Oinochoe with an Animal Scene
Period: Cypriot Archaic I, circa 700-600 B.C.
Dimensions: H: 31.8 cm
Sotheby's London, Antiquities, July 9, 1994, lot 294.
Conditions: Complete and in very good condition, cracks partially repaired in the lower body. Slightly faded painting.
This large-sized vessel is characterized by a broad, perfectly globular belly surmounted by a trefoil neck, on which is attached a vertical, double ribbon handle. This object, which was made on a turning wheel, was modeled from separate elements that were assembled before the firing process: the body, the neck, the disk-shaped foot, the double-handle. The belly is richly decorated with concentric circles of various sizes, painted in dark brown and white, a leitmotiv in Cypriot pottery. The area is perfectly structured by the vertical and horizontal concentric circles, while other groups of circular lines of various sizes, sometimes painted in brown and white, are arranged on the spherical part of the body.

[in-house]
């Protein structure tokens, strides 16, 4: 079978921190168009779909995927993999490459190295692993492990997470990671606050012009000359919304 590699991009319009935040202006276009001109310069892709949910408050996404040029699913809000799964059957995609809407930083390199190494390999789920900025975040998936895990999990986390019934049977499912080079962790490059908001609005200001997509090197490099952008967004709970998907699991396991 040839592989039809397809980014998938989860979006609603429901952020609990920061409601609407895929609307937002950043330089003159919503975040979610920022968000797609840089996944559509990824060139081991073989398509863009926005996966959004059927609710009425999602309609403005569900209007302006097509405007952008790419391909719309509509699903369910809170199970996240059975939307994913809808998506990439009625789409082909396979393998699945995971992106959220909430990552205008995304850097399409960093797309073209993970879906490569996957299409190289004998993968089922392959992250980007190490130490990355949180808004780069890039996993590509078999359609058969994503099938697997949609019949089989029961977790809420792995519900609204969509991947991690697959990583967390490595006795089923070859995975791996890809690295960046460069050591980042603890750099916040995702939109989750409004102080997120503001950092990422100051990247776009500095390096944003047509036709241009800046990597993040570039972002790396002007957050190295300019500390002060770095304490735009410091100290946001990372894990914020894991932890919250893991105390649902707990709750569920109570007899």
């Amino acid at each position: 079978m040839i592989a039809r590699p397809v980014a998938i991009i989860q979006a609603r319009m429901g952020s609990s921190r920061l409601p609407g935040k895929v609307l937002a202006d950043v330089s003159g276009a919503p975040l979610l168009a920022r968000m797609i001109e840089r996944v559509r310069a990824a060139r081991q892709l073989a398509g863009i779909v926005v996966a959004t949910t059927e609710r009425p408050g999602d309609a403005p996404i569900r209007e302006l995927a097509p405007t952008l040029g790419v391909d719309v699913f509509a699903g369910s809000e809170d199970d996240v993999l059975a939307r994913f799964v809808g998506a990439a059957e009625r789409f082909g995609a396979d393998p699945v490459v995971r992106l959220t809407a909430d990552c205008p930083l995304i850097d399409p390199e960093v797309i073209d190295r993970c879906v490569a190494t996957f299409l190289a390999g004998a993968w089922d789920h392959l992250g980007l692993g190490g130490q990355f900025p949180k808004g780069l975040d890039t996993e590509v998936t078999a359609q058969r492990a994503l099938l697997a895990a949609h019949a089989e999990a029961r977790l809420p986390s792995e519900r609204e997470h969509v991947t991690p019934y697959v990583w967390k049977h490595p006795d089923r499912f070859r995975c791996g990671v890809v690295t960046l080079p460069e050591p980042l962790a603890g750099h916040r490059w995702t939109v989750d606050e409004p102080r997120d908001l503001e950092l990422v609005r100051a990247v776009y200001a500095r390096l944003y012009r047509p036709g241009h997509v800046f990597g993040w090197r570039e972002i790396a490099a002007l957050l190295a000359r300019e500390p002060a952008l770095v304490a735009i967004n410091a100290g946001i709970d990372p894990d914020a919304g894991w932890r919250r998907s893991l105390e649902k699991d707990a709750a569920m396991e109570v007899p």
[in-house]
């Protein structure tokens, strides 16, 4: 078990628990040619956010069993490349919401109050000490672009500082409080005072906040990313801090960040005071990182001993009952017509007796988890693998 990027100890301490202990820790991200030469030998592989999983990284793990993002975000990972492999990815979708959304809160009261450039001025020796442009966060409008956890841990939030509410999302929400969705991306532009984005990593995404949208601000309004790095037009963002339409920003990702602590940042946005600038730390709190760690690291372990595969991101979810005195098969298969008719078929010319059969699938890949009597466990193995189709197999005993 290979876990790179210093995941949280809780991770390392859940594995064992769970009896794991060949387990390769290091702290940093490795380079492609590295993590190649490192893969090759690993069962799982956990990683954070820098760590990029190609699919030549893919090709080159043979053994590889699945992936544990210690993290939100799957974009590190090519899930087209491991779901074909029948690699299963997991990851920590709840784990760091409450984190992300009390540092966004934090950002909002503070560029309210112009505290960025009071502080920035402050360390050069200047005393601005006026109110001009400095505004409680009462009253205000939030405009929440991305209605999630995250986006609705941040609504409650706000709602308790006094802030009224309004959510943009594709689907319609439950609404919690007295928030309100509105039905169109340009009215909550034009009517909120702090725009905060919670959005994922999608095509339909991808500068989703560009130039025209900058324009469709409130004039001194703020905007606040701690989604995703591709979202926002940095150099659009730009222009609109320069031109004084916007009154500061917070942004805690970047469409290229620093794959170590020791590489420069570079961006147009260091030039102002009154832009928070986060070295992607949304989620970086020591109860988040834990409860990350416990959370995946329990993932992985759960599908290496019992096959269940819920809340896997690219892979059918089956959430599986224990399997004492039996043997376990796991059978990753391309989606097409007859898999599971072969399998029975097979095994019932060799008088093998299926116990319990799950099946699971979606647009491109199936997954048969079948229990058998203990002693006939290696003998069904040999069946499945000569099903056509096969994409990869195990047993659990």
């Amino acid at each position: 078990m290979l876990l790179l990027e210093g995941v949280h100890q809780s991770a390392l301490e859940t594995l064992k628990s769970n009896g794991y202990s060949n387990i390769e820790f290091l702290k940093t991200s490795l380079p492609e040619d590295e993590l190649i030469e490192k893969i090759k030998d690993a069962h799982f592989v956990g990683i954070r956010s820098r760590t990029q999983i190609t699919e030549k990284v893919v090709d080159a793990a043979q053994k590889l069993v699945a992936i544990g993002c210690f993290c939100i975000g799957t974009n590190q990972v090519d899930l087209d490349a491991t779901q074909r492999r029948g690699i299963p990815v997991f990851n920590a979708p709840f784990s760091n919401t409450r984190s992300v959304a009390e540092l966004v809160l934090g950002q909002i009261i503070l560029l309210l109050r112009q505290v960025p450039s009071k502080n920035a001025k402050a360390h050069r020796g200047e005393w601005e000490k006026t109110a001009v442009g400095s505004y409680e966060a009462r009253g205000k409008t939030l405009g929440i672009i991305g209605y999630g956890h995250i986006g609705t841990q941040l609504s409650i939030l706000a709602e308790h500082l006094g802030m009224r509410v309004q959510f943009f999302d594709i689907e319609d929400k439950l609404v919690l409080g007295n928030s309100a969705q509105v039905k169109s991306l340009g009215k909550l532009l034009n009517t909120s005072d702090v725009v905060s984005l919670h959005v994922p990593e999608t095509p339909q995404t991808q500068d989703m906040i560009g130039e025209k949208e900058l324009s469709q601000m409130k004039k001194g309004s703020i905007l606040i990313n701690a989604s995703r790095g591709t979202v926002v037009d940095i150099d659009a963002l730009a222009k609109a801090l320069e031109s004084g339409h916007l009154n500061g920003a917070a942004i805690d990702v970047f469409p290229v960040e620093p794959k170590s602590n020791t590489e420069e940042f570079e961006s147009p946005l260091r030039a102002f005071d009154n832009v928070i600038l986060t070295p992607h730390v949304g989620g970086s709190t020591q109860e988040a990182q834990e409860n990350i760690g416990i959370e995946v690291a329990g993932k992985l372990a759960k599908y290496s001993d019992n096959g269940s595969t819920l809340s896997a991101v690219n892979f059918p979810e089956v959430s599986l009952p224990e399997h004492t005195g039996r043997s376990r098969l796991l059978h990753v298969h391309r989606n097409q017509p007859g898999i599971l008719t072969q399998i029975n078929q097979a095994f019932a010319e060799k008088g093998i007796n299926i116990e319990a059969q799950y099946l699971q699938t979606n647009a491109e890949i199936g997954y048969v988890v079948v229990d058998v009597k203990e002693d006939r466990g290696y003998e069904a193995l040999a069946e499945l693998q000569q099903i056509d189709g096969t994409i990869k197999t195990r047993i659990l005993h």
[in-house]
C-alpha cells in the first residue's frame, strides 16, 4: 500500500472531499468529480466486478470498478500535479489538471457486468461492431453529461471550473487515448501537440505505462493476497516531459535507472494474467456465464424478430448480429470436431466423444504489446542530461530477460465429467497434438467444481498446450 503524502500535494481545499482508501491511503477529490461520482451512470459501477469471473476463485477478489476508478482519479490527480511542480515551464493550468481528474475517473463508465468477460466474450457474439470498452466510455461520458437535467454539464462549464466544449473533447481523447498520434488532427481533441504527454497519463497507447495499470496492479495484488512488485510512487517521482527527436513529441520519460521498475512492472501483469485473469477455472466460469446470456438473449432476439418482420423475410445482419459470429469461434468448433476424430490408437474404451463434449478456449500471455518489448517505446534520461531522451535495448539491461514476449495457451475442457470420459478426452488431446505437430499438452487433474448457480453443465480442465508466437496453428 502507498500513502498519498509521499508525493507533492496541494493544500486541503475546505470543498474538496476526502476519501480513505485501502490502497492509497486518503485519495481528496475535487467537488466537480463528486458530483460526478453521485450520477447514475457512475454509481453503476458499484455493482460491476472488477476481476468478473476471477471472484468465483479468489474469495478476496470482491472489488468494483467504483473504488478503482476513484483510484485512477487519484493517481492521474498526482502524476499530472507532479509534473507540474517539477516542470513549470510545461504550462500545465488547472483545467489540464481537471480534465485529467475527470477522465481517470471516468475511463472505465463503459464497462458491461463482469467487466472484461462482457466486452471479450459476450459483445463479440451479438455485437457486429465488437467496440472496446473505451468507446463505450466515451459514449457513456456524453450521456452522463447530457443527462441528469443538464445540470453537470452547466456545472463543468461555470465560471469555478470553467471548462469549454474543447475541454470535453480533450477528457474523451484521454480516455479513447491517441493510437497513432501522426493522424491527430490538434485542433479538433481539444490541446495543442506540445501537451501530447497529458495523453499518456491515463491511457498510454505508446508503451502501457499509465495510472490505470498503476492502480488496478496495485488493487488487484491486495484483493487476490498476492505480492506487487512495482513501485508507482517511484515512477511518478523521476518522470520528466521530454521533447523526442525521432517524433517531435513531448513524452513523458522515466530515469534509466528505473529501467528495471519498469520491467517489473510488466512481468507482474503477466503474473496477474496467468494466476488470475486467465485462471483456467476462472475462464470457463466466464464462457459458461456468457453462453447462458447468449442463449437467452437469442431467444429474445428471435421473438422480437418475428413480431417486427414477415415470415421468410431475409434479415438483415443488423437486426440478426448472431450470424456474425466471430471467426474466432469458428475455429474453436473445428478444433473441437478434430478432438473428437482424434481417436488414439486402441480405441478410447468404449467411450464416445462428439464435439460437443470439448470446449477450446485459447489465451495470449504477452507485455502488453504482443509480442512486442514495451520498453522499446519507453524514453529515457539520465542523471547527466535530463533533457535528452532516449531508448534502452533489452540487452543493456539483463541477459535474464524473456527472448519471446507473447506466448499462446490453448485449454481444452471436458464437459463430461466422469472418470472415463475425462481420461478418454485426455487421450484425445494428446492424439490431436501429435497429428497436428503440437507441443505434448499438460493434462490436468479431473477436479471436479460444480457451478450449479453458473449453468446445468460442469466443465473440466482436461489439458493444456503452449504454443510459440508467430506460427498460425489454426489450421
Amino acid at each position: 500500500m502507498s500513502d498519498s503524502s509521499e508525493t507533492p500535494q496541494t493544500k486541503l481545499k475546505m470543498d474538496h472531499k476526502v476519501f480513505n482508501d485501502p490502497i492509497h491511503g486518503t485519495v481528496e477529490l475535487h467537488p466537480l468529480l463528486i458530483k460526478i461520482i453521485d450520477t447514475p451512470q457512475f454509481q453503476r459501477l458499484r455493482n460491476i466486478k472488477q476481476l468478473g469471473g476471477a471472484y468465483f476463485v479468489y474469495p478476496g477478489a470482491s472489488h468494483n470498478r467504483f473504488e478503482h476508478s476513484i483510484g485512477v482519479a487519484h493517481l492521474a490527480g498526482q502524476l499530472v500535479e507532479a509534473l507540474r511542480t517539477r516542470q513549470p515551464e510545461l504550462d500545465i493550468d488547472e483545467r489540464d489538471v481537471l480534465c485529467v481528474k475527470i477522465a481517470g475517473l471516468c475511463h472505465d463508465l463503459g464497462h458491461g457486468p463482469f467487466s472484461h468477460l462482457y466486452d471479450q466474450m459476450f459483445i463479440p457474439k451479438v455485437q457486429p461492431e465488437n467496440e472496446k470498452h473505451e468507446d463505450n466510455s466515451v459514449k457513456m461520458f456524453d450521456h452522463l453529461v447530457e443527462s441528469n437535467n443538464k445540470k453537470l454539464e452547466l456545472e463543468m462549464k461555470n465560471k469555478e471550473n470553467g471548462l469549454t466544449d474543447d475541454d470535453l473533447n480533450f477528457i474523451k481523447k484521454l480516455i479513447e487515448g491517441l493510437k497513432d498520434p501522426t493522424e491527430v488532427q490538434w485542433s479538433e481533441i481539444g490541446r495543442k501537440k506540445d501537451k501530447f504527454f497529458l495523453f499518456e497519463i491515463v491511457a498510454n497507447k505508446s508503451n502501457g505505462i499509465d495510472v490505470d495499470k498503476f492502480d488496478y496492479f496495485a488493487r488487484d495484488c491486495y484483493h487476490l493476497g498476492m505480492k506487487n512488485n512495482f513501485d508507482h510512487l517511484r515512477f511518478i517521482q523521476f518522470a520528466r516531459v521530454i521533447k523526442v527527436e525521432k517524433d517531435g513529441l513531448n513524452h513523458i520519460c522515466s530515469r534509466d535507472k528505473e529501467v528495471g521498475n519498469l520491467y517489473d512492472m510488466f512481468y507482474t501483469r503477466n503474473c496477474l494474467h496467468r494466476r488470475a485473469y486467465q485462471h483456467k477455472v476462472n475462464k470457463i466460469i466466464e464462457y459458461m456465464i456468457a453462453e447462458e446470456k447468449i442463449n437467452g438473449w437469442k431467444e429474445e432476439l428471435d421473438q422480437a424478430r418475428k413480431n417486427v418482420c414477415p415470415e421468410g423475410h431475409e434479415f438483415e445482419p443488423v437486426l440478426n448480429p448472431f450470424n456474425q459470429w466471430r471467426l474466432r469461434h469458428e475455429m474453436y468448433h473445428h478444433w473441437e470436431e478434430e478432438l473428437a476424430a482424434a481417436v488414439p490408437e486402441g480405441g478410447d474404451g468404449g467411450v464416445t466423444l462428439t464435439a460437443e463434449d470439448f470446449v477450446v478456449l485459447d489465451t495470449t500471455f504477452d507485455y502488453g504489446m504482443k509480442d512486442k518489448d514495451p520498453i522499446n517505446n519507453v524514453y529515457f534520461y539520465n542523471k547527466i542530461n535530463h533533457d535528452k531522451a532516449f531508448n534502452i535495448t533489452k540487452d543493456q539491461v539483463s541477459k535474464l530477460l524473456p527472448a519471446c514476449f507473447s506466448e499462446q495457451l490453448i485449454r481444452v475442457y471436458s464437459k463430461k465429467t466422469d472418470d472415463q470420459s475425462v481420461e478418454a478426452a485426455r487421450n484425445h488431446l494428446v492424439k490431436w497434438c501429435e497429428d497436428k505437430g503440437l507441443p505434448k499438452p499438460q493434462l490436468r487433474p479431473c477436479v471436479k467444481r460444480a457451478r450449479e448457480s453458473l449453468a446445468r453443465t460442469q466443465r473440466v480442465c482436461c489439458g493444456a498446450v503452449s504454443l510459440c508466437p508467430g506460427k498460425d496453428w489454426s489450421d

The two main patterns adorn the shoulder and the center of the belly: a quadruped (probably a bovid painted in white with a dark outline) is grazing in front of a plant, while a large two-colored wheel is represented slightly lower on the body.
This type of jug is well attested in Cypriot Archaic pottery, at the time of its peak. In the early 1st millennium, indeed, Cypriot potters started to free from the many external influences (Aegean, Mycenaean and Phoenician in particular), reaching their foremost achievement circa 750 B.C. Their success and creativity is less evident in the formal diversity than it is in the figural decoration adorning the large rounded surfaces of the vessels, which were directly inspired by the Greek geometric patterns. Unlike the shape and decorative structure, which perfectly fit into the framework of contemporary Cypriot pottery, the pastoral scene still has no attested parallel.
V. KARAGEORGHIS, Ancient Art from Cyprus, the Cesnola Collection in the Metropolitan Museum of Art, New York, 2000, pp. 77 ff., p. 92, nos. 145 and 148.
T. SPITERIS, The Art from Cyprus, New York, 1970, p. 107.